What Business Schools do not tell you about networking!
When I joined Business School, apart from the excitement of joining a world class university and meeting diverse professionals, the challenge of finding a proper job before the end of MBA was somewhere there at the back of my mind. Understandably so, as I had taken a huge education loan that had to be paid once I finish the course. A few months into the program, the fear of not getting a job started to worry me even more and the sweet phase of denial thus ended. With job search climbing up the priority ladder, I started interacting with my peers and other professionals regarding the same. I was told by many of them that MBA could actually serve as an opportunity for a triple jump, a term used to define a career change in terms of function, industry and geography. But for that to happen, one needs to start networking with people. Therefore, in order to get a job, networking surfaced up to be the most important thing I had to do at that point in time.
Soon I initiated my networking web by participating in college activities and round table discussions on topics ranging from disruptive technologies in energy sector to the future of cryptocurrencies. I would listen to the views of professionals representing global companies from diverse sectors. However, most of the times, I would wait for the sessions to end so that I could start my “true networking”. During the session breaks, I would reach out to the company representatives and try to get into a conversation. Most of the times, after an initial generic exchange of pleasantries, I would ask them about any relevant job opportunities within their companies. I would exchange cards and follow up through emails as well. However, such interactions often died after a few emails without any fruitful consequence.
Clearly, this way of networking was not working, at least for me. One incident during this phase, however, changed the way I reached out to people. One day, I came across an article on the challenges faced by the Malaysian shipping ports. Hailing from the maritime industry, I was naturally inclined to read the article. The article was written by the Head of Global Port Operations of a very big consulting firm. The in-depth analysis of the maritime ecosystem in the article impressed me and I wrote to the author congratulating him on his excellent work. Somewhere in that email, I expressed my inclination to work in that sector. Few days later, I received an email in which he thanked me and asked for a brief telephonic conversation. Evidently, this way of networking appeared to work for me.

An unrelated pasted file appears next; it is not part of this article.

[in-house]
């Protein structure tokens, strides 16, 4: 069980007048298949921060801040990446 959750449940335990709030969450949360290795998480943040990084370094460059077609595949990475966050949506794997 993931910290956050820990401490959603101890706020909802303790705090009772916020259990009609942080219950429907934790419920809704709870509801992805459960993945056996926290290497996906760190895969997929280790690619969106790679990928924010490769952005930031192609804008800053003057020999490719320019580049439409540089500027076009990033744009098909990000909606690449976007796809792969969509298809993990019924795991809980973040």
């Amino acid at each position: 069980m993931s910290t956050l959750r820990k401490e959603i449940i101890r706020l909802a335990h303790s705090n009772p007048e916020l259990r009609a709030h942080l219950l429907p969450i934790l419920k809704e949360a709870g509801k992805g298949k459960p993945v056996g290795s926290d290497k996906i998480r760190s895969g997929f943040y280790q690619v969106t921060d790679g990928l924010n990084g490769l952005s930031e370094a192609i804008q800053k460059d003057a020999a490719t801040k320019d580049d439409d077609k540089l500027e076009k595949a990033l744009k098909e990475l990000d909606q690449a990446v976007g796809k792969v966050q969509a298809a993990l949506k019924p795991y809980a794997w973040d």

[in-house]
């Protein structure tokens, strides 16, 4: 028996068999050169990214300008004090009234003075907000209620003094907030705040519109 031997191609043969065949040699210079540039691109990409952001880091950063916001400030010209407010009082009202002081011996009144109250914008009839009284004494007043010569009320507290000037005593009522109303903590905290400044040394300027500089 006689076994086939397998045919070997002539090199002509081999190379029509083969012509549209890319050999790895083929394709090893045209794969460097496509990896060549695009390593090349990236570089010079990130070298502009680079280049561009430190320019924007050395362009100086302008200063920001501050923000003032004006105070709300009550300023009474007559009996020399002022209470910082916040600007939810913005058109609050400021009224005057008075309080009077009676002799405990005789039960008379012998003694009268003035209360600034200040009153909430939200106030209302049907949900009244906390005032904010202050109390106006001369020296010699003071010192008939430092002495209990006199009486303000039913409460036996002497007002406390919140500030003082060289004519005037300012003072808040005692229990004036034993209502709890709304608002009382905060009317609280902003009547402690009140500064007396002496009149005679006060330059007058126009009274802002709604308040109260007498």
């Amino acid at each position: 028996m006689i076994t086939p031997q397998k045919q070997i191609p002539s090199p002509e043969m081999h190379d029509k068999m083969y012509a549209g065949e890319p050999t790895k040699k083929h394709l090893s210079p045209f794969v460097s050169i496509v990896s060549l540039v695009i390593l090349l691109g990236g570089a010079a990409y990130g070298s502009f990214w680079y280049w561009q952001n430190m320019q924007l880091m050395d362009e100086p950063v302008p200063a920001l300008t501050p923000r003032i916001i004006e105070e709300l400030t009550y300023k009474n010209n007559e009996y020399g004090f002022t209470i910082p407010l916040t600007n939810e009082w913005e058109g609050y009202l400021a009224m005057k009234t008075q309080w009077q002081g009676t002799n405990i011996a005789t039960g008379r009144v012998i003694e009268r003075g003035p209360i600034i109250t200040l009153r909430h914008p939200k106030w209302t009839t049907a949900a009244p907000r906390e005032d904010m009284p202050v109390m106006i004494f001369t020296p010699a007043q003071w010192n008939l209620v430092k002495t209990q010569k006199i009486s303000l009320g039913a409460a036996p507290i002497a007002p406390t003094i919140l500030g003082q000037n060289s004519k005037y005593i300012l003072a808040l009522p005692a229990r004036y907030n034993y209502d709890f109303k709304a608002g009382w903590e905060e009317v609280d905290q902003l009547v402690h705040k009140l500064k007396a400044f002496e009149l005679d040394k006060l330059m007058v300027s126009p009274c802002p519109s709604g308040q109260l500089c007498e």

Encouraged by this incident, I started reaching out to people in a similar way. I started reading articles concerning my field of interest and if I felt encouraged to connect with the author, I would write to him. A token of appreciation in the form of few good words worked well for me and I used to get a reply in most of the cases.
Over the course of such interactions, I made some very meaningful connections and received a few interview calls as well. These people were more than willing to refer me within their companies for roles they considered suitable. Some of the well-connected ones were even inclined to refer me in other companies where they knew someone.
My experience through such interactions has taught me a few things about networking. The biggest takeaway for me was that blind-networking would seldom render results unless you are supremely lucky. You need to be well informed about the area/ sector of work where you want to get into after graduation. Read articles and blogs that relate to that particular sector and get in touch with the authors who most of the times would be happy to discuss issues pertaining to the articles written by them. In due course of such interactions, professional relationships tend to build and solidify. Who knows one day such a connect might talk about a job opportunity, which you find interesting!